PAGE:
Media Articles Related to Zemuron (Rocuronium)
Scientists find what might be responsible for slow heart function under general anesthesia
Source: Pain / Anesthetics News From Medical News Today [2016.05.13]
New research in The FASEB Journal suggests that general anesthesia targets certain amino acids on proteins of the heart muscle fibers and cells which directly affects the ability of the heart to pump.
A 'communication breakdown' during general anesthesia
Source: Pain / Anesthetics News From Medical News Today [2016.05.12]
It's a topic that has long captivated doctors, scientists and the public -- what exactly happens in your brain when you're oblivious on the operating table?
Noninvasive monitor assesses patients' response to painful stimulation during surgery
Source: Medical Devices / Diagnostics News From Medical News Today [2016.05.16]
A novel measure for assessing the body's response to surgery may allow for better anesthesia management in the O.R.
How do anesthesiologists view acupuncture and acupressure?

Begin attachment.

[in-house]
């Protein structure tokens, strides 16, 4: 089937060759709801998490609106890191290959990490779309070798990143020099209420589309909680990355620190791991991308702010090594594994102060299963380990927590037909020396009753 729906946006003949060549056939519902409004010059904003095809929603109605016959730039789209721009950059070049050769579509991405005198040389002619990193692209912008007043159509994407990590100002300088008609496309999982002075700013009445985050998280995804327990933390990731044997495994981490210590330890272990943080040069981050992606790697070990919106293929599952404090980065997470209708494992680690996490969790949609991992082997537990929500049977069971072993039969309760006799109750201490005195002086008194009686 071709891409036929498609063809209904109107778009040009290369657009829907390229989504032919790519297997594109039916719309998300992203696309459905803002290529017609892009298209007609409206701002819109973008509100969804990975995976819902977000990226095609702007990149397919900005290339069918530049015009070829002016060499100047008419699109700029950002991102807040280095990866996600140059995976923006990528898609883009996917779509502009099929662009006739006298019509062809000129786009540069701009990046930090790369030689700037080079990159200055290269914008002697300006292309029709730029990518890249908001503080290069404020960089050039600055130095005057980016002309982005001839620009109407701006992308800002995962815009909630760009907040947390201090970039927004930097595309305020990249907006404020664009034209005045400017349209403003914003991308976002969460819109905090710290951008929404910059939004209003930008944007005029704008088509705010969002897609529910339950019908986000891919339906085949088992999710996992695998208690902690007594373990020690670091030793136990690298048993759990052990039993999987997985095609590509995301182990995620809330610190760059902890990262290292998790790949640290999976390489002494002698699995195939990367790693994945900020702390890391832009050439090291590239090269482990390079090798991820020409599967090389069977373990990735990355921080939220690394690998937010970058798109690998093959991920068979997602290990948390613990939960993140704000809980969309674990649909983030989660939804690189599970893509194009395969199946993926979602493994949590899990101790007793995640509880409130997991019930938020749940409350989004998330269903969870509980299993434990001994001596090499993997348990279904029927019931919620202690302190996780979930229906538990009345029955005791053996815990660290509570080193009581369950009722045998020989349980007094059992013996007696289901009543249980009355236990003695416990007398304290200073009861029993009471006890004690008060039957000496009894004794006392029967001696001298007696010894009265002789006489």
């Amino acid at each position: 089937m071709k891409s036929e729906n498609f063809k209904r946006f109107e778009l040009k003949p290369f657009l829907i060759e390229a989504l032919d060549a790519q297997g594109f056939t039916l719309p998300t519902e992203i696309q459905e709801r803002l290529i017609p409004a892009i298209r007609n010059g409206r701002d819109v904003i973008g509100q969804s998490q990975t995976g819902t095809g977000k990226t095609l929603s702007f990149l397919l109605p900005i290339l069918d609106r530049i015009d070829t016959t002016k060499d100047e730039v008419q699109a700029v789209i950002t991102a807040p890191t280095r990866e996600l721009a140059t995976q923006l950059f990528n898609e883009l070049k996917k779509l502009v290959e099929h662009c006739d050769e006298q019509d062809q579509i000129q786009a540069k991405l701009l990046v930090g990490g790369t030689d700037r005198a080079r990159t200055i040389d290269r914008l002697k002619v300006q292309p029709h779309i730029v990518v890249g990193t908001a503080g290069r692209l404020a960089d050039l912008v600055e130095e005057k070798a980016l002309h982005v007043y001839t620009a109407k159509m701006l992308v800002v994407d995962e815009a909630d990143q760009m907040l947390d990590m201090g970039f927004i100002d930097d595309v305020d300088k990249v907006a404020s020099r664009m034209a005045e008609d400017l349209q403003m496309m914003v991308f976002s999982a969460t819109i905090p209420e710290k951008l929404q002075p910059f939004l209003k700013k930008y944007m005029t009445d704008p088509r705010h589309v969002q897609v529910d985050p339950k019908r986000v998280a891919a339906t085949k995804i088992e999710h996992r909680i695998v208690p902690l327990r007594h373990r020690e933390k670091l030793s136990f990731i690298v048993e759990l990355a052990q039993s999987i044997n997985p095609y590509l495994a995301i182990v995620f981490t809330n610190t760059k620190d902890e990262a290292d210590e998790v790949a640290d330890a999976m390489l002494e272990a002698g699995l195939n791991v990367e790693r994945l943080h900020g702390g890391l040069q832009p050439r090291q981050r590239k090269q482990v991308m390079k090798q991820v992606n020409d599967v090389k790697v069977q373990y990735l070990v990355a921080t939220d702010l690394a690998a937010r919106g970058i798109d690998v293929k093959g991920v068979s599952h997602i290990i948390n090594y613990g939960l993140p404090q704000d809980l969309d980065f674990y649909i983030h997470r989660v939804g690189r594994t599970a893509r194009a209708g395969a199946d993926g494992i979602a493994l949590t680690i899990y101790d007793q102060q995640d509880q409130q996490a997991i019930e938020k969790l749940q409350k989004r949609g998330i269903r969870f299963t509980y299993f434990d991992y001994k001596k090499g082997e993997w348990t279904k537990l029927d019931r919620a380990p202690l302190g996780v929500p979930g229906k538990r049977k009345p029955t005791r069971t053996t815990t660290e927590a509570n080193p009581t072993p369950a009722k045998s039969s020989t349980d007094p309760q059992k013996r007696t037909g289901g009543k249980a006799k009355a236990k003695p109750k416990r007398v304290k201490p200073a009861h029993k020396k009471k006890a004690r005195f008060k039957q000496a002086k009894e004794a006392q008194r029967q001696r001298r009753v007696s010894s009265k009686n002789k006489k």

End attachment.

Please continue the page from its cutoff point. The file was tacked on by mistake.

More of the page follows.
Source: Complementary Medicine / Alternative Medicine News From Medical News Today [2016.05.05]
In a new study of anesthesia providers in the U.S., most report not having used or received any education in acupuncture or acupressure.
Published Studies Related to Zemuron (Rocuronium)
Succinylcholine versus rocuronium for rapid sequence intubation in intensive care: a prospective, randomized controlled trial. [2011.08.16]
INTRODUCTION: Succinylcholine and rocuronium are widely used to facilitate rapid sequence induction (RSI) intubation in intensive care. Concerns relate to the side effects of succinylcholine and to slower onset and inferior intubation conditions associated with rocuronium. So far, succinylcholine and rocuronium have not been compared in an adequately powered randomized trial in intensive care. Accordingly, the aim of the present study was to compare the incidence of hypoxemia after rocuronium or succinylcholine in critically ill patients requiring an emergent RSI... CONCLUSIONS: In critically ill patients undergoing emergent RSI, incidence and severity of oxygen desaturations, the quality of intubation conditions, and incidence of failed intubation attempts did not differ between succinylcholine and rocuronium. TRIAL REGISTRATION: ClinicalTrials.gov, number NCT00355368.